Sophie went into a crouch, inches from the child, but careful not to touch until he was ready. Holding back was hard. She was a toucher, a hugger, believing children needed physical connection. "I'm a nice person, honey. You can talk to me and I'll help you."
Still only that bleak stare.
"I'm a teacher here in Redemption. Fifth grade. What grade are you in?" Nothing.
Outside the trash bin voices rose and fellIda June's spit and vinegar, and a chorus of males. By now, someone had likely called the police station, and Sophie worried the sight of an officer might frighten the boy even more. He was like a wary, wild thing, cornered and ready to bolt at the first opportunity.
Metal scraped against the outer bin. Someone else was scrambling up the side. The boy's gaze shifted to a spot behind Sophie just as that someone dropped to the surface with catlike quiet.
Sophie glanced over one shoulder to see the trim, lithe, dark-as-a-shadow nephew of Ida June Click. His eyes, the same espresso brown as his hair, met hers in a narrow squint. There was something lethal about Kade McKendrick, and she remembered the rumor that he'd been a big-city cop or in the DEA or some such. He looked more like a man who'd been on the wrong side of the law than a police officer.
"The cookie lady," he said with an unsmiling nod.
Sophie offered a cheeky grin. "You'll order some yet. It's a great cause." Every year she and her fifth graders baked and sold Christmas cookies and contributed the proceeds to charity.
He went to his heels beside her and hitched his chin toward the child. In the bin, large as it was, three was a crowd. "Who's your friend?"
She tilted her face toward his, noticed the tense lines around his eyes and mouth. "One frightened boy."
Kade turned a quiet look on the child. "Hey, buddy, what's your name?"
Sophie waited, but when the child's response was more silence, she said, "He's not said a word to me, either."
"What's that he's holding?" Kade gestured, stirring the scent of warm, working male and clean cotton shirt, a welcome respite from the stink of trash.
"Good work, Sherlock," he said, lightly enough that Sophie would have laughed if she hadn't been so concerned for the child. "What kind of book and why is he gripping it like a lifeline?"
Sophie wondered the same thing.
To the boy, she said, "I'm a teacher, honey. I love books. What kind of story are you reading?"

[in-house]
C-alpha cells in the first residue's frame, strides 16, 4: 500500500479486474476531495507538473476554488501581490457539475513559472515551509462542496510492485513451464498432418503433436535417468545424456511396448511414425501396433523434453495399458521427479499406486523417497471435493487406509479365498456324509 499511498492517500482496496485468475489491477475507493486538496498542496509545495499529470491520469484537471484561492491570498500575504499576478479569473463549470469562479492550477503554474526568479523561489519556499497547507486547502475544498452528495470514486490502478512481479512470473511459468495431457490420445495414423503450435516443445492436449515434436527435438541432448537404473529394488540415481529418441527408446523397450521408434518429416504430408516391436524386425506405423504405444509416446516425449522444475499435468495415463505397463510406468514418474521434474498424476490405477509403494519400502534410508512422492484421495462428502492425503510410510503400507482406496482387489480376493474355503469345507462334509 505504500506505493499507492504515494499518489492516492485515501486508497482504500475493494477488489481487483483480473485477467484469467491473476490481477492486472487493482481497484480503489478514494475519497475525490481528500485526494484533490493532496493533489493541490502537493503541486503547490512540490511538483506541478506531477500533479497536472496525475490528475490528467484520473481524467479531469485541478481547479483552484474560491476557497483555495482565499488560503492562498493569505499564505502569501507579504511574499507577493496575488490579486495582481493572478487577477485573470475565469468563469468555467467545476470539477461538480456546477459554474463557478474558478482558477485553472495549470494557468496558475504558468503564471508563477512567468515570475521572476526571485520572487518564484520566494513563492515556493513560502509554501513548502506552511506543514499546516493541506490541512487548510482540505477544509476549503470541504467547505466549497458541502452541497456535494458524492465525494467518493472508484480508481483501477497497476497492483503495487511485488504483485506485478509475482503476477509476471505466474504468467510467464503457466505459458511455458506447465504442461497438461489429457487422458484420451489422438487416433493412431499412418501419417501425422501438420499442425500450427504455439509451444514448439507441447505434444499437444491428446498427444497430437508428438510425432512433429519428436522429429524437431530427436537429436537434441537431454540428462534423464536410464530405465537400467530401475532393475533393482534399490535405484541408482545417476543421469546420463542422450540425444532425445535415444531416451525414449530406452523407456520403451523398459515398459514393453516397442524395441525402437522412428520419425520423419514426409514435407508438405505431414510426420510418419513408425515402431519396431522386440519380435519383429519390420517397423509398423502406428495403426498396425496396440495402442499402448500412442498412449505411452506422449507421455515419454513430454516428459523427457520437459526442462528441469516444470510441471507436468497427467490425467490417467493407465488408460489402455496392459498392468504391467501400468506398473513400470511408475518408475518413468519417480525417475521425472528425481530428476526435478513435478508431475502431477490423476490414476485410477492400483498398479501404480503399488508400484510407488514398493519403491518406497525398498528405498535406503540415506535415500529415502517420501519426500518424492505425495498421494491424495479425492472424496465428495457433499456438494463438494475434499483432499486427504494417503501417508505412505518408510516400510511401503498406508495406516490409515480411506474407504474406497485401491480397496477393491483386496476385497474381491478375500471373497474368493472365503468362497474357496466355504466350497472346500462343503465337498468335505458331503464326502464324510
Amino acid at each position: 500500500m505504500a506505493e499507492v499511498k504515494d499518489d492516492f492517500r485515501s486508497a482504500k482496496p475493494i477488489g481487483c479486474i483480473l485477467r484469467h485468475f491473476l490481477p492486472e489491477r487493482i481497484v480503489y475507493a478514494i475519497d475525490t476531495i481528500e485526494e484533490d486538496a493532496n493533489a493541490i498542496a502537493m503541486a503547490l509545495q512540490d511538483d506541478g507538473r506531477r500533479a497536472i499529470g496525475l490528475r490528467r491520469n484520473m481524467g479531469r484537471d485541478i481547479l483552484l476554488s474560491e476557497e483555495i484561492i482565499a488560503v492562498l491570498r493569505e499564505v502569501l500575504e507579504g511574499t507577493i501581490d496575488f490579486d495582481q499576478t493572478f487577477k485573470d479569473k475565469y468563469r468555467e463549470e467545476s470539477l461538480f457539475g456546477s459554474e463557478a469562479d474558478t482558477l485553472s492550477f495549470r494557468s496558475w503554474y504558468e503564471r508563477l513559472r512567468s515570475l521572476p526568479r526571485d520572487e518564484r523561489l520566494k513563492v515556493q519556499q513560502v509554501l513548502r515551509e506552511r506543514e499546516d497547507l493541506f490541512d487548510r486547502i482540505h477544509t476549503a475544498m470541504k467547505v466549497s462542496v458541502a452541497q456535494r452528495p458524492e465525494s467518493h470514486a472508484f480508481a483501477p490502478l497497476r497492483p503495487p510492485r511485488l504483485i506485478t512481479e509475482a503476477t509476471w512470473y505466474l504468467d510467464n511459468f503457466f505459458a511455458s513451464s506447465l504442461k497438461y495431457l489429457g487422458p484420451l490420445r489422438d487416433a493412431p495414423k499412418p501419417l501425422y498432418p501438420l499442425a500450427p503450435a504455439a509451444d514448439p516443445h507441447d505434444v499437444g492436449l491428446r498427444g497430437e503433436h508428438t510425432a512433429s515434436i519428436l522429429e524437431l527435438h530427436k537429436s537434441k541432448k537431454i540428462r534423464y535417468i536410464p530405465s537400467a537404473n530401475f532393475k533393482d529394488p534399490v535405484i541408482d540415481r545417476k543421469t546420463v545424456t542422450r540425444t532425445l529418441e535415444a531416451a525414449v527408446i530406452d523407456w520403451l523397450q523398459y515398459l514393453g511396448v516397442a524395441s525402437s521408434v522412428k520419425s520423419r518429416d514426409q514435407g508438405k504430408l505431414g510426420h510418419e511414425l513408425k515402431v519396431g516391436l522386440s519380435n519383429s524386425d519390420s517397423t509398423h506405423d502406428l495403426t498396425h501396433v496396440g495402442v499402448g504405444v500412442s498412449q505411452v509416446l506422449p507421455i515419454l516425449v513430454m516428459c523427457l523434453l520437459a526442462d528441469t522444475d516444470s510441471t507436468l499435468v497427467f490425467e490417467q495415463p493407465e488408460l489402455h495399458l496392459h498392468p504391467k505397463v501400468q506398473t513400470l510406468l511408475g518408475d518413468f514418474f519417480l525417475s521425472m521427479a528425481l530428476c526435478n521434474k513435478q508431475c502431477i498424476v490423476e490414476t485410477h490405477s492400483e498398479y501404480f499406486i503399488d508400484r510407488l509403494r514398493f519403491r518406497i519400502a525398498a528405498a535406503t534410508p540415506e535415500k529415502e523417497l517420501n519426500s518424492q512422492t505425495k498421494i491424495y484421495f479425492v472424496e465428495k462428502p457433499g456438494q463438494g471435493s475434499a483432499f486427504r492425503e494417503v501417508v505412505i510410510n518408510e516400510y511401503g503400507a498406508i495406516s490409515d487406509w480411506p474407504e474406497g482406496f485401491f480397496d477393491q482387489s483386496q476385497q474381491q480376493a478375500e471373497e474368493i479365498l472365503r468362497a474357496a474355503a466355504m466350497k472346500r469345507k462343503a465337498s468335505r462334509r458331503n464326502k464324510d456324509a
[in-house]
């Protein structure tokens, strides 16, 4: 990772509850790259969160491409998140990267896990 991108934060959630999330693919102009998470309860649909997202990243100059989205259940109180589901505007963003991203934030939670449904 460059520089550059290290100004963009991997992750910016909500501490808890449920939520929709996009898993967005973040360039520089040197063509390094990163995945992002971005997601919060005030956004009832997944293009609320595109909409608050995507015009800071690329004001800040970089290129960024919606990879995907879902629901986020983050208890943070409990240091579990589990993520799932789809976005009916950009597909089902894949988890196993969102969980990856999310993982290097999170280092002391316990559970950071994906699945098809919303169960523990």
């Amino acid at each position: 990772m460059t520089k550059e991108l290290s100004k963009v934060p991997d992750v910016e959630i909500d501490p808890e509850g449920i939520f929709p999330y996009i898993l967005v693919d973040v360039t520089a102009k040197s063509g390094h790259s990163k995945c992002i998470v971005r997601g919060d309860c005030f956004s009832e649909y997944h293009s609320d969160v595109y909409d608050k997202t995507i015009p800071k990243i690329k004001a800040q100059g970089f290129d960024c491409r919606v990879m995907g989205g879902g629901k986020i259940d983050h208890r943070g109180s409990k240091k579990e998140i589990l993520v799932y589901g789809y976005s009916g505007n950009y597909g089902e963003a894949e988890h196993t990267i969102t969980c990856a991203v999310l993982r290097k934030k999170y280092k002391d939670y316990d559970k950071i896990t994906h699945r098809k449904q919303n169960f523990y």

He shifted slightly, his gaze flickering to the oversize book.
"Will you show it to me? Maybe we can read it together over breakfast? Are you hungry?" She extended an upturned palm and waited. She was surprisingly aware of Kade squatted in the trash next to her. She knew little about him, other than rumors and that he was good-looking in a black panther kind of way. An interesting energy simmered, in this of all places, as his arm brushed hers.
She ignored the sensation and smiled encouragement at the little boy, all the while praying for guidance and a way to connect.
Slowly, with stark hope and a dose of anxiety, the tow-headed boy relinquished the picture book. Sophie shifted nearer, relaxing some and moving easily into teacher mode. She knew books, knew kids, knew how to relate.
"This is beautiful." She touched the brightly colored cover. "Is it your favorite?"
For the first time, the boy responded. His head bobbed up and down. He scooted closer and opened the cover of the popular Christmas tale. Sophie shot a glance at Kade, who offered a quick, approving hitch of his chin. For some reason, his encouragement pleased her. Not that she wanted to impress Ida June's great-nephew, but they were in this crowded Dumpster together. The thought made her giggle. The males gave her identical, bewildered looks.
"Look what we have here," Sophie said, her finger on the flyleaf inscription. "To Davey. Happy Birthday. Love, Mama. You must be Davey."
Eagerly, the child nodded, his face lighting up.
Someone rapped sharply on the side of the trash bin. The sound echoed like a metallic gong. Davey jumped, then shrank back into himself.
"Are you two taking up residence in there?"
Sophie glanced up. Three pairs of eyes peered back from above the edge, watching the scene below.
"Ida June has the patience of a housefly," Kade muttered, but rose and offered a hand to the little boy. "Come on, Davey, I'm hungry. Let's get some pancakes."
Davey hesitated only a moment before putting his small hand in Kade's much larger one. Then, with eyes wide and unsure, he reached for Sophie on the other side. Body tense, his fingers trembled. Over his head, Kade and Sophie exchanged glances. She wasn't sure what she expected from Kade McKendrick, but anger burned from eyes dark with a devastation she couldn't understand.
In that one look, Sophie received a stunning message. Davey was lost and alone. So was Kade McKendrick.